Seattle Start:

With all products designed and manufactured in an industrial workplace in the heart of Seattle, Brimmer is tied to the local landscape. She is heavily involved in Seattle Made, a cross industry platform for keeping manufacturing in the Emerald City. Current conversation centers on the dominance of technology and the struggles of urban manufacturing in the area. There is a small factory community thanks to Outdoor Research, REI and Filson, helping small cut and sew shops to keep operations running. “These factories are very approachable. At the beginning we had no tech packs, no knowledge and it just felt smart to cut our teeth with neighbors – meet face to face,” she said. Following a deal signed in 2019 with REI, Swift Industries’ 2020 collection is now being made in Seattle and Vancouver. “We continue to look for high quality cut and sew assistance in the U.S. to help us to scale,” Brimmer commented.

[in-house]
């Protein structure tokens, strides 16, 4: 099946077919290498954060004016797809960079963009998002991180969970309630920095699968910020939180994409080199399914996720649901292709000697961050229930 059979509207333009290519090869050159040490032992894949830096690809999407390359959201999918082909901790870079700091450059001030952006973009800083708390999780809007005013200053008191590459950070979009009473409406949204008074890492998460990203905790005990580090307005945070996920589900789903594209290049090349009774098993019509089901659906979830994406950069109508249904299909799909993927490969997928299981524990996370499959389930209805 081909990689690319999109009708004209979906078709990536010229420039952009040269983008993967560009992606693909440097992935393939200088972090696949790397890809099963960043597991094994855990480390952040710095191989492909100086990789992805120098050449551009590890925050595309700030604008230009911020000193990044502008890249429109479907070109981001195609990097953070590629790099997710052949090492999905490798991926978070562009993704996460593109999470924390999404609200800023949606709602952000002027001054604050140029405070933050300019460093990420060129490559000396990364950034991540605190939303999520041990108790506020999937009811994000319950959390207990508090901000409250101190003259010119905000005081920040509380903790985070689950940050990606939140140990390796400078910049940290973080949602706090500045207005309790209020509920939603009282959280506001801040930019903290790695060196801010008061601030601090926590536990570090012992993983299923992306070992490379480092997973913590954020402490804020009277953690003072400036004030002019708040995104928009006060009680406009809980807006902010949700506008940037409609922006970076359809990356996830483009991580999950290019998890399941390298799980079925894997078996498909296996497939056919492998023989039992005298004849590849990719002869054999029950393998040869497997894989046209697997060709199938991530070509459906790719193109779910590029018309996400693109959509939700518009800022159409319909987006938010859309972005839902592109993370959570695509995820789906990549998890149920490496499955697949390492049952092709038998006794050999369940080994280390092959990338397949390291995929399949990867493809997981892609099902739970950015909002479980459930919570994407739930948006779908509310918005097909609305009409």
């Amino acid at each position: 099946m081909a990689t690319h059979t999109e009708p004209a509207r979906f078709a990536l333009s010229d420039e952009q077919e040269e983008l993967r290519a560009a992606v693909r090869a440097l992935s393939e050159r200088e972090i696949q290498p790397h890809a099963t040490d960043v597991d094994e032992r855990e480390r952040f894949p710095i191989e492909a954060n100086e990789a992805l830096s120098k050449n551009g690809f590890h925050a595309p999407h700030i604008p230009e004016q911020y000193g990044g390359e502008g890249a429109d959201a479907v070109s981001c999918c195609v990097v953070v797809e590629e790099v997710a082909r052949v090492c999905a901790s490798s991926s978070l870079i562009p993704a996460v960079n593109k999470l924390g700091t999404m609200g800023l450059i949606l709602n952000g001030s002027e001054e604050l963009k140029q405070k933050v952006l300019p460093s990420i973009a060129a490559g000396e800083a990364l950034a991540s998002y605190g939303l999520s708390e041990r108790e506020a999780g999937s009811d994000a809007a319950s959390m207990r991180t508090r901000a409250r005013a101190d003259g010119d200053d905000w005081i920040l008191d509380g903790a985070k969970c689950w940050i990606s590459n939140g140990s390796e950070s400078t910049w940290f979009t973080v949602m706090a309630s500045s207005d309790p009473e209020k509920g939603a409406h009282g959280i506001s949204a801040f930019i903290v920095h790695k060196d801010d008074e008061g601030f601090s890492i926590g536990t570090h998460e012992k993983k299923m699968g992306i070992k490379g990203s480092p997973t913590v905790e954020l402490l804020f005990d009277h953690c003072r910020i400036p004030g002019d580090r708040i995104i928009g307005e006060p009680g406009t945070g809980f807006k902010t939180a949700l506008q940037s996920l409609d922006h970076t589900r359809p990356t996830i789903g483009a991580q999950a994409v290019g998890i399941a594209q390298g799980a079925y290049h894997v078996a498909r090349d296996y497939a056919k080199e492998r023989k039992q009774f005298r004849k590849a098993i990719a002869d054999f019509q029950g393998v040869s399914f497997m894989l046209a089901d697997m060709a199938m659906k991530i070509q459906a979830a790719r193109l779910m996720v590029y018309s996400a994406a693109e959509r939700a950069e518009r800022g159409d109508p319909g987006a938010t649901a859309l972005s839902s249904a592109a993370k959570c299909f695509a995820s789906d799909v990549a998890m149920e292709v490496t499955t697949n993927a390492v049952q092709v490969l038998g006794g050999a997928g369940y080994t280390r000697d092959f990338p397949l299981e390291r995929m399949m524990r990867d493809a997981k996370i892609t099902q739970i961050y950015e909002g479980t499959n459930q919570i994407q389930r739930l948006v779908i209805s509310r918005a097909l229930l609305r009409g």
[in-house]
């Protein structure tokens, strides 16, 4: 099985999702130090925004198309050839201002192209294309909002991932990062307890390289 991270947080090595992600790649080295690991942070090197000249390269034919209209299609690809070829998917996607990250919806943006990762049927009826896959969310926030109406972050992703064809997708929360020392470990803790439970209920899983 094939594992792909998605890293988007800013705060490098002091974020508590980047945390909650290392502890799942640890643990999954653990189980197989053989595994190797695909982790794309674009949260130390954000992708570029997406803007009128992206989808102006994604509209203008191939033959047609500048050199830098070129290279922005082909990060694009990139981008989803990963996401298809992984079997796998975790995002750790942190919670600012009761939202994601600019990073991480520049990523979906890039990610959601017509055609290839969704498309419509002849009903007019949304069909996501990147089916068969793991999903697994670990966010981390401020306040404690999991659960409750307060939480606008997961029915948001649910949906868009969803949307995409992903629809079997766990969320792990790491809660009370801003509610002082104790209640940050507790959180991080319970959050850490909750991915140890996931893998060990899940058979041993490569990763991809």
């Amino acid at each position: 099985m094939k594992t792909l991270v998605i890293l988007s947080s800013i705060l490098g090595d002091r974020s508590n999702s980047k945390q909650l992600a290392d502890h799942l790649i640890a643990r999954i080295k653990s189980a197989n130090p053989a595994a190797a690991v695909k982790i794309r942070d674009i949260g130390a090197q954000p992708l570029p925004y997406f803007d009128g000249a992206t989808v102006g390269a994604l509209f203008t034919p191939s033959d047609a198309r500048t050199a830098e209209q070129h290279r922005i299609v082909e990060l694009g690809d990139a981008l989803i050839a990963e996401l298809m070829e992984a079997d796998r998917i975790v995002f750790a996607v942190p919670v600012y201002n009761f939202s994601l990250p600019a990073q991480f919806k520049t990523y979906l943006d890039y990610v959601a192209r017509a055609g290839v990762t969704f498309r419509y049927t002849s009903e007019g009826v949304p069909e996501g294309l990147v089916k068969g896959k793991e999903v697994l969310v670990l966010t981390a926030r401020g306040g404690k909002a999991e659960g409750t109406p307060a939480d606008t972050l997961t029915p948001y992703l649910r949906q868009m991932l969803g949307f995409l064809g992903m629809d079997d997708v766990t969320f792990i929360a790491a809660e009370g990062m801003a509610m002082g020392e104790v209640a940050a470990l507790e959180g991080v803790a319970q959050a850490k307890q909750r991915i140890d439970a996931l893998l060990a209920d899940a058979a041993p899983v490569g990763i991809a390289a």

Offshore Observations:

While tied to the local landscape, Brimmer has thought of fleeing. “Offshore is worth investigating for the centralized sourcing capabilities. It is a little painful that the factories we work with have no connection with our material sourcing,” she said. Domestic distributors currently meet volume needs, but as the business grows, she anticipates bumping into issues. “If we went to Vietnam, we would have the opportunity to hand over tech packs and do all sourcing, plus get textiles on the same campus versus the current situation of our production manager calling in every single parts order.” The administrative time and aggravation are palatable, with Brimmer noting, “That has been a real struggle.” Another issue in the mix is the lack of closed loop options in the U.S.

Swift Industries’ 2020 Zeitgeist Saddleand Handlebar bag along for the ride.

Proven Product: